Professor Baruch S Blumberg, Fox Chase Cancer Center, USAAstrobiology, space, and a future age of discovery
Baruch S. Blumberg is Distinguished Scientist, Fox Chase Cancer Center, Philadelphia, PA and Prof. of Medicine and Anthropology, University of Pennsylvania. He was the Director of the NASA Astrobiology Institute (NAI) (1999 – 2002), Senior Advisor to the Administrator of NASA (2001 – 2002), Principal Scientist in Fundamental Space Biology (2003-2004). and Master of Balliol College (1989 – 1994). He earned an M.D. degree from Columbia University, (1951), and D. Phil in Biochemistry from Oxford University (1957). He is currently a distinguished Scientist with the NASA Lunar Science Institute and the NAI.
He was awarded the 1976 Nobel Prize for "discoveries concerning new mechanisms for the origin and dissemination of infectious diseases" and specifically, for the discovery of the Hepatitis B virus and invention of the .hepatitis B vaccine. He is the President of the American Philosophical Society.
Professor Charles S Cockell, Open University, UKLife in the lithosphere and the prospects for life elsewhere
Charles Cockell is a geomicrobiologist/astrobiologist at the Open University. His academic interests encompass microbe-mineral interactions and their implications for earth system processes and the habitability of extraterrestrial environments, and microbiology in the space environment. He received his first degree in biochemistry and molecular biology at the University of Bristol and his PhD (DPhil) from the University of Oxford in molecular biology. He then undertook a National Research Council Associateship at the NASA Ames Research Centre in California before working at the British Antarctic Survey. He sits on ESA’s Planetary Protection and Life Sciences Working Groups. He is a Senior Editor of the journal, Astrobiology. Popular science books include ‘Impossible Extinction’ (CUP), which explores the tenacity of microbes on the Earth, and ‘Space on Earth’ (MacMillan) which looks at the synergistic links between environmentalism and space exploration. He is Chair of the Earth and Space Foundation, a non-profit organisation he established in 1994.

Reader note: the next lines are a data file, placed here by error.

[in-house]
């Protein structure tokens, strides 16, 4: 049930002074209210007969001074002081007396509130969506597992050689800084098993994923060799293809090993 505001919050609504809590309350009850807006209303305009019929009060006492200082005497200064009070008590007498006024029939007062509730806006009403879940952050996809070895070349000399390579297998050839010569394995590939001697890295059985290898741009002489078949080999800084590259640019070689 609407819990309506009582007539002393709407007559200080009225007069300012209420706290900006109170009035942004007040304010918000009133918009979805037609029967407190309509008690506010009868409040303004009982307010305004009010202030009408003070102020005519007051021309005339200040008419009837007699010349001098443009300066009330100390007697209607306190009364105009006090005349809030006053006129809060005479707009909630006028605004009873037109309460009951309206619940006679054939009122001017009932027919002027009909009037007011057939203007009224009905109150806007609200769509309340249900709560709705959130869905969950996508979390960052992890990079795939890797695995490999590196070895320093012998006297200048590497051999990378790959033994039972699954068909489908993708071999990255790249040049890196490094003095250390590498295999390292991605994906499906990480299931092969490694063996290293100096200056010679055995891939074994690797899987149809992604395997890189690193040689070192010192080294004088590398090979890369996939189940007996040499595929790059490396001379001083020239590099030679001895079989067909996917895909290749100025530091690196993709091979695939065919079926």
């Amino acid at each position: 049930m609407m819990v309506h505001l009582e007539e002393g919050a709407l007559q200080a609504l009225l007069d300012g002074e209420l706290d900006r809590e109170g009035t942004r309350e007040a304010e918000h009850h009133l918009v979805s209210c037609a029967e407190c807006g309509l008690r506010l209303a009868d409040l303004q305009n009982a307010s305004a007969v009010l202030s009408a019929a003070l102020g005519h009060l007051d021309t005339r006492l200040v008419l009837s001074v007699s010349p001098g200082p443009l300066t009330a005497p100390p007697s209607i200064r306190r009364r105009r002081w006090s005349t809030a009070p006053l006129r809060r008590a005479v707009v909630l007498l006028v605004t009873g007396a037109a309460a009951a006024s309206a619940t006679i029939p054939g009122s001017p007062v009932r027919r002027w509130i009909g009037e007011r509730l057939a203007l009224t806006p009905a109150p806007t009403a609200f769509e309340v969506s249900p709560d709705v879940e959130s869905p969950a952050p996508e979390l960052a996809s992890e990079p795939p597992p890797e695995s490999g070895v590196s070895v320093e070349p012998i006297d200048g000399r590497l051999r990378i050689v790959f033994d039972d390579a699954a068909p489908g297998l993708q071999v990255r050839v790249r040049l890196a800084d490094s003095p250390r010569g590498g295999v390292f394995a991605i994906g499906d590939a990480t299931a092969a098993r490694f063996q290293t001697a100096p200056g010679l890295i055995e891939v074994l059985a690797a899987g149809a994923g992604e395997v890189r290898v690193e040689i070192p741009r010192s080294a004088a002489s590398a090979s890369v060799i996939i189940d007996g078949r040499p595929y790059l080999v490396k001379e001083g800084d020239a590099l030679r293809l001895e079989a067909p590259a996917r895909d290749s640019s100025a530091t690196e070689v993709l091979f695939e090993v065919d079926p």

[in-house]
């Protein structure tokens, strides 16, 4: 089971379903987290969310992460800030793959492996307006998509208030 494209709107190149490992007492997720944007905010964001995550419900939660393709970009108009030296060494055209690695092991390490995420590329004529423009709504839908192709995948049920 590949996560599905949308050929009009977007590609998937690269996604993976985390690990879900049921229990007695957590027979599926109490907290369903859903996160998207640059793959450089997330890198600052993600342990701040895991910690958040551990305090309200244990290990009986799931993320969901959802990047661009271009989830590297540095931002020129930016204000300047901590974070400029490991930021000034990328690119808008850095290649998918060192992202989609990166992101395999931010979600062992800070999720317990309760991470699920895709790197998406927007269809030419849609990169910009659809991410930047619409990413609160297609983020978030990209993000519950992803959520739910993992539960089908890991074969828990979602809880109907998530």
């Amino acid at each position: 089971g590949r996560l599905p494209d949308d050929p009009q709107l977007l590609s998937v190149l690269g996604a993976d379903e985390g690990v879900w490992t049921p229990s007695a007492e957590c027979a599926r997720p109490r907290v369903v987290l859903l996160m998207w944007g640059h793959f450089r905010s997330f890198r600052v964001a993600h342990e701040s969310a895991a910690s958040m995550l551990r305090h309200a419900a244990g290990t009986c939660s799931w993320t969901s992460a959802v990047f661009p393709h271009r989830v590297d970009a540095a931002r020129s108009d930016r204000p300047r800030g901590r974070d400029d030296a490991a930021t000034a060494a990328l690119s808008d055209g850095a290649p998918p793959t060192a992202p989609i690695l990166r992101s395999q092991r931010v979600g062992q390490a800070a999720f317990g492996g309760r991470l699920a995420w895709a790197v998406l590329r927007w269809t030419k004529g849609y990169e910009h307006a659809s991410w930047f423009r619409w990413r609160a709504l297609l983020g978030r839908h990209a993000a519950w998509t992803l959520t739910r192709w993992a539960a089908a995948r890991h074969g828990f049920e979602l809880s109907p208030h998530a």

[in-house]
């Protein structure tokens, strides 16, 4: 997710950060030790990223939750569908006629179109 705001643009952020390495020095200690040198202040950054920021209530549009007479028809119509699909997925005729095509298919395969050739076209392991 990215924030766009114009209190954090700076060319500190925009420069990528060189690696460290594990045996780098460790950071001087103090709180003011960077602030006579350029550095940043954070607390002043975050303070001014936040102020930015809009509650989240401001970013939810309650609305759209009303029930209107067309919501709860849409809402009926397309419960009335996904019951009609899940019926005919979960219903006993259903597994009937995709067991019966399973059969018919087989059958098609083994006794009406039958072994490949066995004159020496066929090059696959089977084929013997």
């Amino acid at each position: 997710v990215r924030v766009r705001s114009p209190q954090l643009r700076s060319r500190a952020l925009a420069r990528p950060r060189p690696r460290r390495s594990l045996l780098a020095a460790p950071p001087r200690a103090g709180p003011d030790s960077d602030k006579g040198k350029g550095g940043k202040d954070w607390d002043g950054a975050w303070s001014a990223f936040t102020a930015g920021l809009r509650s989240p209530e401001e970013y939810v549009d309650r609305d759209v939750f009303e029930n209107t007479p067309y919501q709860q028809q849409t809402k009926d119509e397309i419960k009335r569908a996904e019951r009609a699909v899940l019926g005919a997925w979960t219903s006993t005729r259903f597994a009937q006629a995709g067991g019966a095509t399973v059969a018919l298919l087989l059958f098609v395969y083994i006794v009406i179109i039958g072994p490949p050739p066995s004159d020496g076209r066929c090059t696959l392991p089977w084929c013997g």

Professor Pascale Ehrenfreund, The George Washington University, USA, and Leiden University, The NetherlandsThe evolution of organic matter in space